In a recent edition of Risk and Compliance magazine, Crowe’s international experts explore the evolving role of audit committee disclosures and the impact of these changes on organisations. To accompany this publication, Crowe Ireland looks at the evolving role of audit committees within an Irish context.
Shane McQuillan (Consulting Partner), Roseanna O’Hanlon (Internal Audit Partner) and Alan Davidson (Associate Director, Risk Consulting) discuss Crowe’s recent global research in this area, and its valuable lessons for state and not-for-profit organisations in Ireland.
Question: How has the role of audit committees evolved in recent times, and have you seen a general improvement in quality and oversight?
Answer: Recent well-publicised issues at the National Children’s Hospital and the Football Association of Ireland have once again highlighted the crucial importance of effective governance structures and processes at audit committee and board levels. In our work across the public and not-for-profit sectors, we are seeing a growing awareness that the role of the audit committee needs to keep evolving to meet stakeholders’ expectations on the quality of its oversight function, particularly through increased emphasis on identifying, managing and monitoring key business risks. Equally, though, our experience is that boards and audit committees benefit from independent external advice to help them shape their future strategies for ensuring effective and efficient governance.
We sense real and sustained momentum towards enhanced recognition of the role which audit committees play in supporting good governance across their organisations. Most recently, we have:
Question: What has been the impact of the recent legal and regulatory developments in this area?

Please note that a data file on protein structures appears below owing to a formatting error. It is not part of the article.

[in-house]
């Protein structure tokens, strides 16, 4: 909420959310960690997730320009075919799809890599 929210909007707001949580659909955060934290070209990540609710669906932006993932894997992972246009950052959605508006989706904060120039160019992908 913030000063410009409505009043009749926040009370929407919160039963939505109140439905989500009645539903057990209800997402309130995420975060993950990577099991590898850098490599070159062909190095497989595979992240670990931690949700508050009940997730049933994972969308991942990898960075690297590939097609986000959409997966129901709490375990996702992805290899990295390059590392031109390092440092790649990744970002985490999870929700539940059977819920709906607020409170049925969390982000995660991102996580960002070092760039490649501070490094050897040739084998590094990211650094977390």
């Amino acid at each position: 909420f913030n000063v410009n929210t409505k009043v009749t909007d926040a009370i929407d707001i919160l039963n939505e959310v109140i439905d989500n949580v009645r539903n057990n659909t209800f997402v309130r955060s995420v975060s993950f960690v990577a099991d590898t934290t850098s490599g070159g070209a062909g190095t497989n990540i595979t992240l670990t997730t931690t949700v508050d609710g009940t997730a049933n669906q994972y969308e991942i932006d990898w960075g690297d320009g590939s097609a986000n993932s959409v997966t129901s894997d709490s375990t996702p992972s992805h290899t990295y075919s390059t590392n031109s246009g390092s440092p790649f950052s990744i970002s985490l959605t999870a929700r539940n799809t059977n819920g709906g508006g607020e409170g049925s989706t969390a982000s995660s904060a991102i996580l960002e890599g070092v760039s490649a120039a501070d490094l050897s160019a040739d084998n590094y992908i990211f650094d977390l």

Answer: The launch of the Charities Regulator’s Governance Code in late 2018 signals a step-change in best practice for not-for-profit bodies, and audit committees play an important role in this regard. The regulator has permitted charities a ‘learning year’ to allow them to adjust to the new requirements of the code, and we are receiving numerous requests from clients for advice on ensuring they are appropriately prepared for the advent of the code’s enforcement regime.
In the public-sector arena, we see clients continue to work towards compliance with guidance on governance issued by the Department of Public Expenditure and Reform in recent years. In our view, the most significant impact arising from this has been a renewed focus on identification, assessment, management and monitoring of risk. Working with bodies across the public sector has shown us that executive teams can struggle to implement robust frameworks for risk management. More now than ever, it is incumbent on audit committees to exercise high-quality oversight of risk matters.
Question: How might enhanced transparency around corporate governance help underscore audit committee improvements?